The Adjunct Wage Gap and the War for the Soul of a Union



PSC protesters outside of Baruch College (where the CUNY Board of Trustees meet), October 2014, calling for wage hikes for adjuncts, faculty, and HEOs.

On Monday, 29 September, close to 1,000 PSC-CUNY members, including many contingent faculty carrying signs demanding $7,000 per course, rallied in front of the CUNY Board of Trustees meeting at Baruch College. Like so many union members before them they came together to stand in solidarity with one another and demand fair wages for fair work. Adjunct and HEO, assistant professor and department chair, they marched side by side to fight for a fair contract for all. But if the PSC gets what it’s asking for, this next contract will be anything but fair for adjuncts.

The problem is that the current union contract demands, as articulated by the union leadership, once again include nothing meant to address the growing wage gap between contingent and full time faculty, a moral cancer that has already created a vast underclass of CUNY employees and which, left unaddressed, threatens to split the union and the university in half.
Even as the PSC has finally mounted a public campaign of protests and marches to pressure CUNY to put an economic offer on the table, they have been working behind the scenes and within the union to rally the membership around the leadership’s key contract demands for faculty: across the board wage increases, courseload reductions for full timers, and job security for adjuncts. Though fighting for these demands is important, and though every member of the union deserves to see real wage increases and gains in this next contract, the structural issues of adjunct inequality and the huge wage gap between adjuncts and full time faculty once again seem to be either on the back burner or not on the agenda at all. Without a clear plan to dramatically increase adjunct wages, the new contract will almost certainly widen the already huge rift between what an adjunct and a full time faculty member earn for the same work.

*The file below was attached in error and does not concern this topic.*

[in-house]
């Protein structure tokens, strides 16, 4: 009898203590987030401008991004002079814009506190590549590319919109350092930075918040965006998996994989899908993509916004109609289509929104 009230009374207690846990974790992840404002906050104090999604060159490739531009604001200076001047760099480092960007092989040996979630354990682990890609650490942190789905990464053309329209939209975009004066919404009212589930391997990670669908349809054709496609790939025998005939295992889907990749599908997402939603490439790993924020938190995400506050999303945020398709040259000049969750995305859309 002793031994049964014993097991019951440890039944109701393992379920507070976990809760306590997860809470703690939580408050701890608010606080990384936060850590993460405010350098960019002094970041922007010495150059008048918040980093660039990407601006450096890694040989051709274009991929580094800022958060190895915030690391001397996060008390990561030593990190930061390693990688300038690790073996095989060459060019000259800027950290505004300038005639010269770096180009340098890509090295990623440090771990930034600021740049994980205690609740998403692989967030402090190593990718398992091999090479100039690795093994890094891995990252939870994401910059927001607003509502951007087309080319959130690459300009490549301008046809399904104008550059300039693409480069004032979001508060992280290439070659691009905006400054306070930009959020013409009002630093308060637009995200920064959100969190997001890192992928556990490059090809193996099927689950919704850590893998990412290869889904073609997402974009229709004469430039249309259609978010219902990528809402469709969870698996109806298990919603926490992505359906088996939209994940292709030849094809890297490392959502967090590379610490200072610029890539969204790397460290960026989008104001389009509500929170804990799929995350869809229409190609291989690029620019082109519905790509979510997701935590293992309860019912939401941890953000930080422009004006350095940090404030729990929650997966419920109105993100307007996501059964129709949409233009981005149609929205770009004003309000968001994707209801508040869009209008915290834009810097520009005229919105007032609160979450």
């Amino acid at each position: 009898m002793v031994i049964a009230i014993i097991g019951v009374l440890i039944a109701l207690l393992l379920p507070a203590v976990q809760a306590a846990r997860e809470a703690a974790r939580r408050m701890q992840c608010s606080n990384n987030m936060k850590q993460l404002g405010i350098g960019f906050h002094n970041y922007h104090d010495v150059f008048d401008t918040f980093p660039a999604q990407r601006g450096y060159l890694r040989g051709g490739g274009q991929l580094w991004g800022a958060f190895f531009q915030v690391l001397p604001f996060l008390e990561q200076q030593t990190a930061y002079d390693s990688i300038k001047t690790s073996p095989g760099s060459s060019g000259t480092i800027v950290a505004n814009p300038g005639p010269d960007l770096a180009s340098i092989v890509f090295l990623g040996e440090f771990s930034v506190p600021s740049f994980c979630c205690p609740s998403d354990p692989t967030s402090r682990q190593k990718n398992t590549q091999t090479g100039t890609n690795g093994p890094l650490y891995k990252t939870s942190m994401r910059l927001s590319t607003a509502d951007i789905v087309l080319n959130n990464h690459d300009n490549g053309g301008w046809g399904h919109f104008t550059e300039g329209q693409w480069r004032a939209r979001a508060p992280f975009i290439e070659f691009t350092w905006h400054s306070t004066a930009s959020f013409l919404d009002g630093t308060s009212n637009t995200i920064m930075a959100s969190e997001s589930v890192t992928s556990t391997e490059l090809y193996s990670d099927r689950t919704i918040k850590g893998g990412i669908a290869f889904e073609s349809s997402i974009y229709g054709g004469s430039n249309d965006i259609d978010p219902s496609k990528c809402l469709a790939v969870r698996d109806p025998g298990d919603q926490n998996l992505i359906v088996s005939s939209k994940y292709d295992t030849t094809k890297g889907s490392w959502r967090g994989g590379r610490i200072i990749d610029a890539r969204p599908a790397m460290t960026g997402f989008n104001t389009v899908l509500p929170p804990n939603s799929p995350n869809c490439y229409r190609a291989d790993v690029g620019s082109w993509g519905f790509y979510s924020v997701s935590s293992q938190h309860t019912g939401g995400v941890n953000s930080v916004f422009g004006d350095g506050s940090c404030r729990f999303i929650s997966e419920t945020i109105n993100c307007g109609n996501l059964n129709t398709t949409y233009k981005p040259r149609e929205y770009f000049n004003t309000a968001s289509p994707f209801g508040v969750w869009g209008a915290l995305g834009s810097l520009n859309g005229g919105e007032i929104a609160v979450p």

The reason for this lies partly in the union leadership’s continued insistence that any percentage increase in wages be equally shared, across the board, by all union members. On the surface this approach seems reasonable, and in fact it is a good idea for workers who are performing the same job for more or less the same wages, or for workers in the same shop performing different jobs. But when you already have employees performing essentially the same job for vastly different sums of money, as you do between full-timers and adjuncts at CUNY, across the board raises only increase the disparity between the haves and the have nots, especially when there is little to no chance for workers to advance from one title to another. Although it sounds just, across the board raises actually increase the wage gap and—because such a gap makes using contingent faculty even cheaper relative to more expensive full timers—contributes to the further abuse and exploitation of contingent faculty.